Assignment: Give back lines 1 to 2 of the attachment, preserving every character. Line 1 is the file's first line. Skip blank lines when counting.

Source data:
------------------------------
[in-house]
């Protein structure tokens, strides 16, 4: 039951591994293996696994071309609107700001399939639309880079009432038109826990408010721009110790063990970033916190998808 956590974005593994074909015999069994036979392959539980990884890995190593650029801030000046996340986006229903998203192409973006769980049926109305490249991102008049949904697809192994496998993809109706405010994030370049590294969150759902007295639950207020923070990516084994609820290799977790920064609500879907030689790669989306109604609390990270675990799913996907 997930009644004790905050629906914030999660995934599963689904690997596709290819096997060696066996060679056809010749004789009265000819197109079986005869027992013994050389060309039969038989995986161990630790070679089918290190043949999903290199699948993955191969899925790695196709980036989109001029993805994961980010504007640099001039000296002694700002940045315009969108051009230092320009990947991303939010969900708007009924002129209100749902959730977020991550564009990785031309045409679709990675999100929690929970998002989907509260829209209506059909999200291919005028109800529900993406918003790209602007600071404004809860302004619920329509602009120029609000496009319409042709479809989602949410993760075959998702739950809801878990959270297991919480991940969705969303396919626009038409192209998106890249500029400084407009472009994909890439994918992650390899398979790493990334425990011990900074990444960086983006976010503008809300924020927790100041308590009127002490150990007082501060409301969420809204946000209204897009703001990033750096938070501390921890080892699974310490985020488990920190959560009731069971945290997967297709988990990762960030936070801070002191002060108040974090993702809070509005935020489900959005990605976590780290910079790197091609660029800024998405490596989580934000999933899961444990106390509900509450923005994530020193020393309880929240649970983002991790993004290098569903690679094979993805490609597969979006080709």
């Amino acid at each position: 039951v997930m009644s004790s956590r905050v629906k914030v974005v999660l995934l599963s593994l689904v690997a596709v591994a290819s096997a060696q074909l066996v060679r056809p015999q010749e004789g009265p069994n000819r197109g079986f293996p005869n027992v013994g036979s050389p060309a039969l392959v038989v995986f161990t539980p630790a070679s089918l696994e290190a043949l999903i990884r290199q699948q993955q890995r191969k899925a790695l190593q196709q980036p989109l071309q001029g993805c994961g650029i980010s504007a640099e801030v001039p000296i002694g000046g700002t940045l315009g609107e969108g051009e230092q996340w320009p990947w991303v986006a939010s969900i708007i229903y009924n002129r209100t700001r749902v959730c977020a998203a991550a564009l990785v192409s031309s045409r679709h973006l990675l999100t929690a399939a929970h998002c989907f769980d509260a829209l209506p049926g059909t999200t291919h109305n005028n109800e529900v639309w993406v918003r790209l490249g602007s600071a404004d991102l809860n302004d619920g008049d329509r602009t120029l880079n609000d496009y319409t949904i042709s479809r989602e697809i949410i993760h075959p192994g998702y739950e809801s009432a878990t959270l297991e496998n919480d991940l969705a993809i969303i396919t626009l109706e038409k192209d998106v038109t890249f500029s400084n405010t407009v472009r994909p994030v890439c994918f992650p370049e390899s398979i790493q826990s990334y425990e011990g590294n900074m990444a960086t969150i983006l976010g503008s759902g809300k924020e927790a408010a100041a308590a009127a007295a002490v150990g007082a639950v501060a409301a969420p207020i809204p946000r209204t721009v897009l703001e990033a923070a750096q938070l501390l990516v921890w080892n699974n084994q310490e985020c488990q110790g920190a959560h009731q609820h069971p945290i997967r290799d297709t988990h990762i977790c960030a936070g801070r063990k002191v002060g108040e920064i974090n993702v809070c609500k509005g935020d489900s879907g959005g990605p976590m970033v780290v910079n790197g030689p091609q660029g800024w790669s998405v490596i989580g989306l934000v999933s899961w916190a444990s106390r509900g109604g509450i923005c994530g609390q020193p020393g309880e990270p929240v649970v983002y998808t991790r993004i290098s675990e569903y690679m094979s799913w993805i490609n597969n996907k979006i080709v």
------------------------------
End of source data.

[in-house]
């Protein structure tokens, strides 16, 4: 039951591994293996696994071309609107700001399939639309880079009432038109826990408010721009110790063990970033916190998808 956590974005593994074909015999069994036979392959539980990884890995190593650029801030000046996340986006229903998203192409973006769980049926109305490249991102008049949904697809192994496998993809109706405010994030370049590294969150759902007295639950207020923070990516084994609820290799977790920064609500879907030689790669989306109604609390990270675990799913996907 997930009644004790905050629906914030999660995934599963689904690997596709290819096997060696066996060679056809010749004789009265000819197109079986005869027992013994050389060309039969038989995986161990630790070679089918290190043949999903290199699948993955191969899925790695196709980036989109001029993805994961980010504007640099001039000296002694700002940045315009969108051009230092320009990947991303939010969900708007009924002129209100749902959730977020991550564009990785031309045409679709990675999100929690929970998002989907509260829209209506059909999200291919005028109800529900993406918003790209602007600071404004809860302004619920329509602009120029609000496009319409042709479809989602949410993760075959998702739950809801878990959270297991919480991940969705969303396919626009038409192209998106890249500029400084407009472009994909890439994918992650390899398979790493990334425990011990900074990444960086983006976010503008809300924020927790100041308590009127002490150990007082501060409301969420809204946000209204897009703001990033750096938070501390921890080892699974310490985020488990920190959560009731069971945290997967297709988990990762960030936070801070002191002060108040974090993702809070509005935020489900959005990605976590780290910079790197091609660029800024998405490596989580934000999933899961444990106390509900509450923005994530020193020393309880929240649970983002991790993004290098569903690679094979993805490609597969979006080709």